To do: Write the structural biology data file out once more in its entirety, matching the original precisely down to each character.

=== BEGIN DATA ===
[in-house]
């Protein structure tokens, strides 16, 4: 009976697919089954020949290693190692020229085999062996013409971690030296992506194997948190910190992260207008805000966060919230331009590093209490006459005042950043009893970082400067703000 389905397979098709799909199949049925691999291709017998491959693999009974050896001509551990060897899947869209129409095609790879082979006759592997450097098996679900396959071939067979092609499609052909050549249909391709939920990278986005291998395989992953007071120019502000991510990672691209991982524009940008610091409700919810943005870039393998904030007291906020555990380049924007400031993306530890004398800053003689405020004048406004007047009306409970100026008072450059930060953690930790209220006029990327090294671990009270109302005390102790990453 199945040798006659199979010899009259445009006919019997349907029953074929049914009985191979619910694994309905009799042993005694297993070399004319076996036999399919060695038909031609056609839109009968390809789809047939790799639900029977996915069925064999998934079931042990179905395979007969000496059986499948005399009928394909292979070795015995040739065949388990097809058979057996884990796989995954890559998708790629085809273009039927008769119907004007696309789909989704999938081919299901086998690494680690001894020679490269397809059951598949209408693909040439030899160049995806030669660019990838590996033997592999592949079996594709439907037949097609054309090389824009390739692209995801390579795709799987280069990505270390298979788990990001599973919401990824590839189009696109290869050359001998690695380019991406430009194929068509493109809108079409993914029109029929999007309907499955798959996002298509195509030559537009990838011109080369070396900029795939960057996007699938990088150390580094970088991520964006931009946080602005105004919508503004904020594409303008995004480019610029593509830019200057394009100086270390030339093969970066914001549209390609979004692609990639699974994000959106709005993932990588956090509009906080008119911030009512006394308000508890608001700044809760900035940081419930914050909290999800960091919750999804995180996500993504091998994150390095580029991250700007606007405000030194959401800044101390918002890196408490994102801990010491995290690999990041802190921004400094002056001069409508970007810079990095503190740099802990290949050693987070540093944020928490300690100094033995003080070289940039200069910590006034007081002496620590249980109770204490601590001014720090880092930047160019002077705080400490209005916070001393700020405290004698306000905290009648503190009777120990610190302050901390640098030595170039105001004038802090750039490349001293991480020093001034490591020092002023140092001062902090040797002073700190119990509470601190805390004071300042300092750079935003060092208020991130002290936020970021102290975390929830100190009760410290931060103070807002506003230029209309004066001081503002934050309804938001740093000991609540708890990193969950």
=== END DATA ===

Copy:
[in-house]
């Protein structure tokens, strides 16, 4: 009976697919089954020949290693190692020229085999062996013409971690030296992506194997948190910190992260207008805000966060919230331009590093209490006459005042950043009893970082400067703000 389905397979098709799909199949049925691999291709017998491959693999009974050896001509551990060897899947869209129409095609790879082979006759592997450097098996679900396959071939067979092609499609052909050549249909391709939920990278986005291998395989992953007071120019502000991510990672691209991982524009940008610091409700919810943005870039393998904030007291906020555990380049924007400031993306530890004398800053003689405020004048406004007047009306409970100026008072450059930060953690930790209220006029990327090294671990009270109302005390102790990453 199945040798006659199979010899009259445009006919019997349907029953074929049914009985191979619910694994309905009799042993005694297993070399004319076996036999399919060695038909031609056609839109009968390809789809047939790799639900029977996915069925064999998934079931042990179905395979007969000496059986499948005399009928394909292979070795015995040739065949388990097809058979057996884990796989995954890559998708790629085809273009039927008769119907004007696309789909989704999938081919299901086998690494680690001894020679490269397809059951598949209408693909040439030899160049995806030669660019990838590996033997592999592949079996594709439907037949097609054309090389824009390739692209995801390579795709799987280069990505270390298979788990990001599973919401990824590839189009696109290869050359001998690695380019991406430009194929068509493109809108079409993914029109029929999007309907499955798959996002298509195509030559537009990838011109080369070396900029795939960057996007699938990088150390580094970088991520964006931009946080602005105004919508503004904020594409303008995004480019610029593509830019200057394009100086270390030339093969970066914001549209390609979004692609990639699974994000959106709005993932990588956090509009906080008119911030009512006394308000508890608001700044809760900035940081419930914050909290999800960091919750999804995180996500993504091998994150390095580029991250700007606007405000030194959401800044101390918002890196408490994102801990010491995290690999990041802190921004400094002056001069409508970007810079990095503190740099802990290949050693987070540093944020928490300690100094033995003080070289940039200069910590006034007081002496620590249980109770204490601590001014720090880092930047160019002077705080400490209005916070001393700020405290004698306000905290009648503190009777120990610190302050901390640098030595170039105001004038802090750039490349001293991480020093001034490591020092002023140092001062902090040797002073700190119990509470601190805390004071300042300092750079935003060092208020991130002290936020970021102290975390929830100190009760410290931060103070807002506003230029209309004066001081503002934050309804938001740093000991609540708890990193969950």